On the whole, the five discipline provide coaches with a powerful structure for focusing observations of team functioning, and important ways to enhance the factors that contribute to high-performance!

CIP-CLEAR: the 2nd major framework we worked with during the 3-days was more of "process" model for team coaching vs. the disciplines being more of a diagnostic team coaching model. The process model has 2 major Phases (i.e., positioning team coaching and engaging in team coaching).

The purpose of the first major phase of the systemic team coaching process is to: (a) determine the need for team coaching (or not) and (b) gain commitment to engage in a more intensive, systemic team coaching engagement. The three stages of this phase include: (1) Contracting 1 - initial exploration focused on achieving a level of clarity over desired outcome of team coaching and ways of working (i.e, entering the system); (2) Inquiry - co-creating data (and impressions) in order to identify major patterns of team's functioning (i.e., data collection), performance, and interactions with commissioners; and (3) Diagnosis - working with the whole team to make sense of data collected and co-designing the high-level team coaching agreement for the engagement.

The purpose of the second phase of the systemic team coaching process is to: (a) support the team in realizing it's intended aims and (b) capture the key learning resulting from the team coaching engagement. The five stages of this phase include: (1) Contracting 2 - confirmed/identified intended outcomes and related performance indicators, areas of focus (i.e., some combination of the 5 disciplines), and agree on ways of working) - this includes; (2) Listening - with hears, eyes and intuition (grounded in coach's experience of the team) to stated problems, challenges, and expressed opportunities within context of the team dynamic; (3) Exploring - emergent patterns and encourage experimentation with new patterns that are more inclusive and integrative; (4) Acting - choose a way forward and rehearse first steps; and (5) Reviewing - actions and get feedback (i.e., after-action-review).

CLEAR POINT: My major insight here was the nuanced, yet critically important function of the CIP to establish a need for team coaching and ensure there is a fit with the coaches' approach; overall the CIP-CLEAR coaching process is relational, where as the 5 disciplines are diagnostic in their orientation.

Potential Implications for Columbia's Coaching Center of Excellence...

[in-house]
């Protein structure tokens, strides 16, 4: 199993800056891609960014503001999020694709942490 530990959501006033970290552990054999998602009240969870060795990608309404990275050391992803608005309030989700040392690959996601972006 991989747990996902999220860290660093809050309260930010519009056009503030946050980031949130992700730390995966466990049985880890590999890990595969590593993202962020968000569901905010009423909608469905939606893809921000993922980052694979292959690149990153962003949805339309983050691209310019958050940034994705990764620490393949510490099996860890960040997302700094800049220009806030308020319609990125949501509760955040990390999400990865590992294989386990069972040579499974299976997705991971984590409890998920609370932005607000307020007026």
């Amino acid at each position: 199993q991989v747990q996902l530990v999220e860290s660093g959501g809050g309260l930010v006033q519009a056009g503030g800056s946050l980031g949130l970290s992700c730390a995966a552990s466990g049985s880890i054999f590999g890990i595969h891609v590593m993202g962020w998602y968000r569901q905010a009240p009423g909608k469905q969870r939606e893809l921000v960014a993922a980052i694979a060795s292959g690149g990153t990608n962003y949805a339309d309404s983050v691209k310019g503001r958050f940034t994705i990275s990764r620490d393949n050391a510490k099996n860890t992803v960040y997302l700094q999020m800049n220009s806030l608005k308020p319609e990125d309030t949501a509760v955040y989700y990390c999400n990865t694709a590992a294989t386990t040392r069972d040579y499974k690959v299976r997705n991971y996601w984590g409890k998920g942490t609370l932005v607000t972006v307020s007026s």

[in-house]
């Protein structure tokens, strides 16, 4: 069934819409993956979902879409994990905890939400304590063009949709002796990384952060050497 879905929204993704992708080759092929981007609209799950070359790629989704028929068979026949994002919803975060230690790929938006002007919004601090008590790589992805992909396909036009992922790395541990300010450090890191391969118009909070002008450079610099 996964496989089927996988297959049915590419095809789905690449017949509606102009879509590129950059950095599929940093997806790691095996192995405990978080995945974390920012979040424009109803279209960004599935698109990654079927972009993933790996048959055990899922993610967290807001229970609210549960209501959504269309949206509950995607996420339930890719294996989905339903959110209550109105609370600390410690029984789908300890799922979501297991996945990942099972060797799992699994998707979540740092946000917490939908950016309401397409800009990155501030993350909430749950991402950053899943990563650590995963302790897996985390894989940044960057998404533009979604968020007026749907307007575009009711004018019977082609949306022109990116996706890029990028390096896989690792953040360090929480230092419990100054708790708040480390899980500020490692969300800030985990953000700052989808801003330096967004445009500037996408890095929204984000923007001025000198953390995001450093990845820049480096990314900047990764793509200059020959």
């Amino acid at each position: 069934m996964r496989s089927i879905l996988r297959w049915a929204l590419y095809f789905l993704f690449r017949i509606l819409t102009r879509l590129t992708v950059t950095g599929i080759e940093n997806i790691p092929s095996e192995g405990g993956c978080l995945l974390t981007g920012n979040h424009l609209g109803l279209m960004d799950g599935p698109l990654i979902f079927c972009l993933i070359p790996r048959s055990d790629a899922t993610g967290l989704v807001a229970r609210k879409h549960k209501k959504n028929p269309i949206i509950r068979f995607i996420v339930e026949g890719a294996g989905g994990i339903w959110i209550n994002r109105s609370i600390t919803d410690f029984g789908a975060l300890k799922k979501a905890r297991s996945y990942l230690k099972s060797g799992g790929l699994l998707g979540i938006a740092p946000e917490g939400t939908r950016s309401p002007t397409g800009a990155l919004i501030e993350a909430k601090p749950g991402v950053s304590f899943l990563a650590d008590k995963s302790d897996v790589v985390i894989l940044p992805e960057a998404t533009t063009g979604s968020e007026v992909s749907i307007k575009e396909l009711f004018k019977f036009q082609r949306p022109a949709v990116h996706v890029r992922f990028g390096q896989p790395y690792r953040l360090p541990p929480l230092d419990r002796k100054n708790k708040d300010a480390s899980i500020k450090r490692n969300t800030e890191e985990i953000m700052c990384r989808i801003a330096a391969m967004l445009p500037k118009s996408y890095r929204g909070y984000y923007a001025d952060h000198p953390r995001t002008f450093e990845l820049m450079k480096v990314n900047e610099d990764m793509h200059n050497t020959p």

The good news is, in addition to myself, several others involved in various aspects of Columbia's Coaching Center of Excellence experienced this powerful 3-day program - so there is a foundation for us to leverage our collective insights -- two faculty along with me are involved in the Columbia Coaching Certification Program; four of us serve on board of directors (CCLA); and 2 of us are on the leadership team for 2nd International Columbia Coaching Conference.

Below are my reflections about CCCE as a result of this experience:

  • The coaching program faculty are well positioned to build on our work using the CLEAR process model given that we've used it for supervision during the practicum, some of us for nearly 9 years - ACTION COMMITMENT: explore the options for having our team complete the questionnaire with the 5 disciplines (3 of our 8 team members attended the training); 
  • Dana (who attended the training) and me can experiment with ways to use the 5 team disciplines in our start-up work with the conference leadership team - this will be a great space for us to internalize these concepts - ACTION COMMITMENT: purchase book for the three member of the team and follow--up with Dana to agree on an approach; and
  • The major opportunity is to leverage the systematic team coaching with the CCLA Board of Directors - I realized that of the 5 disciplines, a major "gap" in our functioning is a lack of attention to "commissioning" - especially with the larger Columbia University System, as well as, our growing alumni membership; this is critical! ACTION COMMITMENTS: (1) serve my observations for with the board chair (Sharon Dauk); (2) give her a copy of Peter's "Leadership Team Coaching" book; and (3) explore with her the prospects of identifying a resource, experienced in systematic team coaching, work with the board during our annual meeting.

I have two other opportunities to internalize this content: (1) create a lesson on systematic leadership coaching as part of my Social Intelligence Course this term and (2) consider integrating a team coaching module in the redesign of Columbia's Coaching Certification Program.




Dr. Terrence E. Maltbia
Associate Professor of Practice, Department of Organization and Leadership
Adult Learning & Leadership | Organizational & Social Psychology Programs
Faculty Director, Columbia Coaching Certification Program
Department of Organization and Leadership
Teachers College, Columbia University
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During this webinar, Dr. Terrence Maltbia discussed developing your organization’s current and future leaders is critical to your organization’s long-term success. Paramount to this talent development is fostering an organizational learning culture – one in which teams and individuals engage and effectively work together - as a preview of an exciting new program, Powering Organizational and Individual Performance: Leveraging Neuroscience in Executive Learning: This two-day program is designed specifically for learning and development professionals, providing the latest research to assist in attracting, cultivating, and retaining a talented workforce. Use the link below to learn more: